Potential mechanisms of development-dependent adverse effects of the herbicide paraquat in 3D rat brain cell cultures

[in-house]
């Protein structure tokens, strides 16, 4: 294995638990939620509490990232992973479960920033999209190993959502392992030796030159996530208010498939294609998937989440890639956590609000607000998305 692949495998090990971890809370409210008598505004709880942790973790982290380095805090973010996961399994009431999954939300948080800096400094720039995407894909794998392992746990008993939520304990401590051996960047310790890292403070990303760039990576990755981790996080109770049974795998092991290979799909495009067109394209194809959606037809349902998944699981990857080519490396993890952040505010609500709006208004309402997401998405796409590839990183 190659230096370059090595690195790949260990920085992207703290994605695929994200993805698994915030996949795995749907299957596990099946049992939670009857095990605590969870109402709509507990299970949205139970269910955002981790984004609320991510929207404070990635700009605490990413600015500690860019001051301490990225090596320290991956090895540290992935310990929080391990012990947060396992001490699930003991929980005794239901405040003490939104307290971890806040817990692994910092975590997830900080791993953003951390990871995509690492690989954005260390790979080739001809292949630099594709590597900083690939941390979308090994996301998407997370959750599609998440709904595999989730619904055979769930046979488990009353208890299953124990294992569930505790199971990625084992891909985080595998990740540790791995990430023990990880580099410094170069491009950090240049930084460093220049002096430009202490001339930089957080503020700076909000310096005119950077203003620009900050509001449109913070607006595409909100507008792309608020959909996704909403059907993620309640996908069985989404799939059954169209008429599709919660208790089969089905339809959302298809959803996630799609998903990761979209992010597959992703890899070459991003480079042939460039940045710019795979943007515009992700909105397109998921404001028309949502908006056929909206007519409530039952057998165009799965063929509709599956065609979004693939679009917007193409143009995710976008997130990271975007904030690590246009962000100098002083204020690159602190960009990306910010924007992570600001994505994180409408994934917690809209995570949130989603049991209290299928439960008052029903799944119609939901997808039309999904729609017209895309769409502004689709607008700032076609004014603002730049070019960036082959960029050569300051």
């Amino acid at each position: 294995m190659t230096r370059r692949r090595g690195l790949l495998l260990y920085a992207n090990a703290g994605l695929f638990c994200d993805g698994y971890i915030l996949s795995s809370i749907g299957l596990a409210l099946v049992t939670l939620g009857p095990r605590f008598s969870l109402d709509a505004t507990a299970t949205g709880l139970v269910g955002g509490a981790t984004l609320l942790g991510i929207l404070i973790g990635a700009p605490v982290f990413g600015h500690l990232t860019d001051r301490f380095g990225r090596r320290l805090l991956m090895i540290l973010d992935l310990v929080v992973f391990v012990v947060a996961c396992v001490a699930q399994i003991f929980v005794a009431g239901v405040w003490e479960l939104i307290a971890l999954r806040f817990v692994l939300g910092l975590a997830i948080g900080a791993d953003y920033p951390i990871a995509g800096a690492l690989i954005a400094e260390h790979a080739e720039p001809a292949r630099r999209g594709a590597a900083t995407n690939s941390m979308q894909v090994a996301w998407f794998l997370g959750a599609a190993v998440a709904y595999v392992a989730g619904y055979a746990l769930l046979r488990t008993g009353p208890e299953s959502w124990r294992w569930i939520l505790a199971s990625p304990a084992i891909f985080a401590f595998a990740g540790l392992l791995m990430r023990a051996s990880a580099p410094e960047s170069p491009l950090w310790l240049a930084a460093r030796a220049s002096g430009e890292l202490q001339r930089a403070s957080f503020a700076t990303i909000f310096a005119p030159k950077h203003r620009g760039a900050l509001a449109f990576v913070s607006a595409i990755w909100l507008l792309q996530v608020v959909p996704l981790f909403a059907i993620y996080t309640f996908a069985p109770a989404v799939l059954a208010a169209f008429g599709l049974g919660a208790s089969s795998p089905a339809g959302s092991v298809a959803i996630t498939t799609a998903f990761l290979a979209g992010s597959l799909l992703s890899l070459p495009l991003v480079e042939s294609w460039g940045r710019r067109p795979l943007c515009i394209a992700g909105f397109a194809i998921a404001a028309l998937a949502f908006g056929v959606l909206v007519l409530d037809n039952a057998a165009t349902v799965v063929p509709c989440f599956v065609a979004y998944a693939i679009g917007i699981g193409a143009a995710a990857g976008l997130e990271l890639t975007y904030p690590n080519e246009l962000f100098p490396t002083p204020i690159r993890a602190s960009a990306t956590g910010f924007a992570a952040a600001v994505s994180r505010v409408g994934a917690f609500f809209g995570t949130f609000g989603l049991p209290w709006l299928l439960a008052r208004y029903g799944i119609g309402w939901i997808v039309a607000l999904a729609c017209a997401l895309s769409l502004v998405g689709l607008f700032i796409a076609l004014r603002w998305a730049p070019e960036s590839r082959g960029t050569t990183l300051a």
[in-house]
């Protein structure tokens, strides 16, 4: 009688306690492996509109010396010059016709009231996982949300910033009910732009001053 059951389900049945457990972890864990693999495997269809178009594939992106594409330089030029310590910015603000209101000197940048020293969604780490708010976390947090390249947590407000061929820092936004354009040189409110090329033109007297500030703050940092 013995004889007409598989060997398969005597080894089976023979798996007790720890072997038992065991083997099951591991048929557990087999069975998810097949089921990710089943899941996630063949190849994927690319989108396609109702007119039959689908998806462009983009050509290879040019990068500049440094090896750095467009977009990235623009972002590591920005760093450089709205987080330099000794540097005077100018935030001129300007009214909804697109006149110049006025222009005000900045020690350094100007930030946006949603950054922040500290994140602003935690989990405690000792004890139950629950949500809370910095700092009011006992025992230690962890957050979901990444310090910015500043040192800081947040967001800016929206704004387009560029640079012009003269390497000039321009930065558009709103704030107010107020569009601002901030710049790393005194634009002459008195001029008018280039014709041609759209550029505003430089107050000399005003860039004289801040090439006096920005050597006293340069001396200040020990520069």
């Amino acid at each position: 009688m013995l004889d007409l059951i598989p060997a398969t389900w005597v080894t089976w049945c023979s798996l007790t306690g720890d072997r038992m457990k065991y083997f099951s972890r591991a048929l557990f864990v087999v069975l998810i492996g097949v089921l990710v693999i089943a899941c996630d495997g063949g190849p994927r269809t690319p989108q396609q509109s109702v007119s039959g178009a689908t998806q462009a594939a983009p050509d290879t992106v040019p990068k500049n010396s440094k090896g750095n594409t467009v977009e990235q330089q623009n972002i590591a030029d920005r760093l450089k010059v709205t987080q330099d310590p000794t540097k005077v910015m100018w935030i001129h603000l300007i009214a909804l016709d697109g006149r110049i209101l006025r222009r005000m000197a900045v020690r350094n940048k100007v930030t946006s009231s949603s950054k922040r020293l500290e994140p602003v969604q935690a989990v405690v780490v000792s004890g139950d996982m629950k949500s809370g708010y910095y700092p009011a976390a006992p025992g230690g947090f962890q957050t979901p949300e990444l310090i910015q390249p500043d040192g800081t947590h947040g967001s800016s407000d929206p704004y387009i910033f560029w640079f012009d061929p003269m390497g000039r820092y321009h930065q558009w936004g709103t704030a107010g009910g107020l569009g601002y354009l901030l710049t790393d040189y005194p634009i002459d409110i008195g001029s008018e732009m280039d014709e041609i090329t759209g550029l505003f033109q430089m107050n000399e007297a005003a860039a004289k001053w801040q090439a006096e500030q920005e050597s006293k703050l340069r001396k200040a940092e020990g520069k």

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Exposure to environmental toxicants during vulnerable windows of brain development is suspected to raise the prevalence for neurological dysfunctions at later stages in life. Differentiation processes and changes in morphology, as well as a lack of physiological barriers, might be reasons that render a developing brain more susceptible to neurotoxicants than an adult. However, also the intrinsic capacity of cells to combat toxicant induced cellular stress might differ between the immature- and mature brain. In order to study whether this intrinsic protection capacity differs between immature and maturated brain cells we chose to study the maturation-dependent adverse effects of the known neurotoxicant Paraquat Dichloride (PQ) in 3D rat brain cell cultures. This in vitro system consists of the major brain cell types – neurons, astrocytes, oligodendrocytes and microglia – and over the time in vitro cultured cells undergo differentiation and maturation into a tissue-like organization. PQ was applied repeatedly over ten days in the sub-micromolar range, and effects were evaluated on neurons and glial cells. We observed that despite a higher PQ-uptake in mature cultures, PQ-induced adverse effects on glutamatergic-, GABAergic- and dopaminergic neurons, as assessed by gene expression and enzymatic activity, were more pronounced in immature cultures. This was associated with a stronger astrogliosis in immature- as compared to mature cultures, as well as perturbations of the glutathione-mediated defense against oxidative stress. Furthermore we observed evidence of microglial activation only in mature cultures, whereas immature cultures appeared to down-regulate markers for neuroprotective M2–microglial phenotype upon PQ-exposure. Taken together our results indicate that immature brain cell cultures have less intrinsic capacity to cope with cellular stress elicited by PQ as compared to mature cells. This may render immature brain cells more susceptible to the adverse effects of PQ.

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